The most important thing to remember is that your neighbor should not and cannot record you in private spaces on your property. If you’re unsure and you just feel uncomfortable overall, you can always seek the help of a lawyer.
Can My Neighbor Audio Record Me on My Property?
General laws on audio recording are somewhat similar to video recording in which expectation of privacy still needs to be taken into account. Audio recording, for instance, of arguments between you and your neighbor can happen.
You might have even thought of doing that to deal with obnoxious neighbors and gather evidence against them. If the argument happened in front of your yard and either one of you wanted to record it for evidence, then no one is violating a law.
Another scenario in which audio recording on your property is considered lawful is when you and your spouse have been recorded arguing in your bedroom, for example.
Sure the bedroom is a private place but if your argument is loud enough for everyone to hear, and neighbors out in the yard happen to hear it, it’s not really a violation of the law if they audio record you.
On the other hand, there is such a thing as wiretapping law, in which it is illegal to record someone’s private conversation – whether in person, over the telephone, and – depending on the situation – if the conversation is in a public place.
Obviously, one can also be fined or jailed if they’re recording neighbors without their knowledge in their home. How else would that person be able to hear the conversation? That only means they may have used a device to be able to record what’s being said in private.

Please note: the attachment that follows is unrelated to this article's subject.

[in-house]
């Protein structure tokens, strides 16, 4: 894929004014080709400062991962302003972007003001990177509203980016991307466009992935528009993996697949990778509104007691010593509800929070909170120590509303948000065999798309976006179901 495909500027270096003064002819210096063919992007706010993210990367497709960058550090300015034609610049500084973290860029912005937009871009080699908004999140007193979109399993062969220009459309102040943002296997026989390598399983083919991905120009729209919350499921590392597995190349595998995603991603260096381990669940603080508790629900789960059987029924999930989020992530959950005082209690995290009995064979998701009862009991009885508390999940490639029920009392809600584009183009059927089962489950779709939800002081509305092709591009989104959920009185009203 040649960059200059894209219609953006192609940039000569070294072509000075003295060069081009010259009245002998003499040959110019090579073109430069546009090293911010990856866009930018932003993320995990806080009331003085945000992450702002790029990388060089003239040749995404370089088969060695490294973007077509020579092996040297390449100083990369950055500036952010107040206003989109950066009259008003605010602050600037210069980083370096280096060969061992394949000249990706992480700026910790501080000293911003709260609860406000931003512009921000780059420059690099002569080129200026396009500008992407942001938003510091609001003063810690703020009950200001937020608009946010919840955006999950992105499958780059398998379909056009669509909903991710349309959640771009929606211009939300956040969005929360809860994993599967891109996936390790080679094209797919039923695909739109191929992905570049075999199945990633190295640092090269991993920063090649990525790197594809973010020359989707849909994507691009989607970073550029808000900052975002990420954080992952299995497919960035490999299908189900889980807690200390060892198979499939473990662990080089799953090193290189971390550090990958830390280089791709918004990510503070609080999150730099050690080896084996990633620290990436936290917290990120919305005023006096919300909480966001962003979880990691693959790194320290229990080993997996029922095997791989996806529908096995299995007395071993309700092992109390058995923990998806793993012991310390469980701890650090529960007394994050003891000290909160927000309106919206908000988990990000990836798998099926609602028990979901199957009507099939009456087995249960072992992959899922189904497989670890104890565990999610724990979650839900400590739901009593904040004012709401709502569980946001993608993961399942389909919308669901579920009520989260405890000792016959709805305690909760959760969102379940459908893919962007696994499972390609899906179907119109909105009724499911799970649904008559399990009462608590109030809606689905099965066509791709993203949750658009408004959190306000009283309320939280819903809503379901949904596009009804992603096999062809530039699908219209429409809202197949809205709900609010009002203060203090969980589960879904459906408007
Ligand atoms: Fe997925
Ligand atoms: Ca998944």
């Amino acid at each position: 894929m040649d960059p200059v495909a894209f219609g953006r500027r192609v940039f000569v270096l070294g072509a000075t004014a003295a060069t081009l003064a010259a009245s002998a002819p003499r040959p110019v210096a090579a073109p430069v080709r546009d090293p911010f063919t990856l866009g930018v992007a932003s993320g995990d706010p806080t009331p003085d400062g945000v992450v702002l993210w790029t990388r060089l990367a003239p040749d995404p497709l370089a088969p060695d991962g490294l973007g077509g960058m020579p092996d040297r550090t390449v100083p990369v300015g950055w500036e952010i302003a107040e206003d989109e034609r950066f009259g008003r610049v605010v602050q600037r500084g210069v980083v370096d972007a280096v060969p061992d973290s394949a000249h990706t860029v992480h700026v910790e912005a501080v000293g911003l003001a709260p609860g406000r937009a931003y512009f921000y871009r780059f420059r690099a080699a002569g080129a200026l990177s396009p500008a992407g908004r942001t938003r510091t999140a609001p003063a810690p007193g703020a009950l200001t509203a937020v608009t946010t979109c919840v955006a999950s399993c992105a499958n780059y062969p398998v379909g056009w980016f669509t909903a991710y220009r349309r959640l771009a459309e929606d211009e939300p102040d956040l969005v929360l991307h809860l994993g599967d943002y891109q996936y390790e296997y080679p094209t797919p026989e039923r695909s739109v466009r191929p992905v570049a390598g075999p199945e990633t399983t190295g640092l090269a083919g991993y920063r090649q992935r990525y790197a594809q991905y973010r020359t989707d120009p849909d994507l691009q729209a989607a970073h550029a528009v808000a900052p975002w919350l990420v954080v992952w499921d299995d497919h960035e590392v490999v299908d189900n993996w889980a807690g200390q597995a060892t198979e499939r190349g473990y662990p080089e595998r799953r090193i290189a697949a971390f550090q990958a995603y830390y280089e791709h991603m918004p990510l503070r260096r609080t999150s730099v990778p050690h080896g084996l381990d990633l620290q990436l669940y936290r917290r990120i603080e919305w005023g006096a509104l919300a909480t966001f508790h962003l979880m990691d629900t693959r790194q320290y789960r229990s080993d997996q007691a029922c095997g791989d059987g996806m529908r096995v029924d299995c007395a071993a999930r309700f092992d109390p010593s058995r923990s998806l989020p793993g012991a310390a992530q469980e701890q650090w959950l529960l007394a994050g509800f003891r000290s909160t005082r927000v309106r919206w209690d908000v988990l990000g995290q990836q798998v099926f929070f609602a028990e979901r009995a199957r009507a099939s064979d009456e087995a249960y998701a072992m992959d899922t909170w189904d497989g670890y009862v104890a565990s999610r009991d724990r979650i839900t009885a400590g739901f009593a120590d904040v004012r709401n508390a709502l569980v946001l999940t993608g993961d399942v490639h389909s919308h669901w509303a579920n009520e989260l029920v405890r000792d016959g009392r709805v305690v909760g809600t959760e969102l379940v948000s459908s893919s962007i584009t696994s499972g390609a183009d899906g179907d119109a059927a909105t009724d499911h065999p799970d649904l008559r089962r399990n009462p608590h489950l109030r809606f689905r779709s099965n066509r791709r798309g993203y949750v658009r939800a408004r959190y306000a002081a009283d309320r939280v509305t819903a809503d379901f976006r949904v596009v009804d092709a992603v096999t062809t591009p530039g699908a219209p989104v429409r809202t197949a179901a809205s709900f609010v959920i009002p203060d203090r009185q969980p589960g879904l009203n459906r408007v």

Wiretapping law may also prohibit audio recording, even if the conversation happens in a public place. For example, two people are talking lightly in the park and you decide to record them without their consent. That will be considered illegal and the degree of the punishment will vary from state to state.
You might also enjoy our post on What to Do If a Neighbor Tried to Open Your Door
Is It Legal for Neighbors to Spy on You?
Should you even equate your neighbor’s security cam as spying on you? Not really, because it only makes sense to put up a security cam in a property, especially when the neighbor is just being cautious and protecting what’s theirs. It just happens that your home is in view of the wide-angle camera lens.
But spying on a neighbor is, indeed, illegal. You will know that your neighbor has been watching you when you observe tell-tale signs. For instance, your neighbor might know things about you that they shouldn’t have known or they know a lot of stuff, like your schedule or what has been discussed the other night in your home.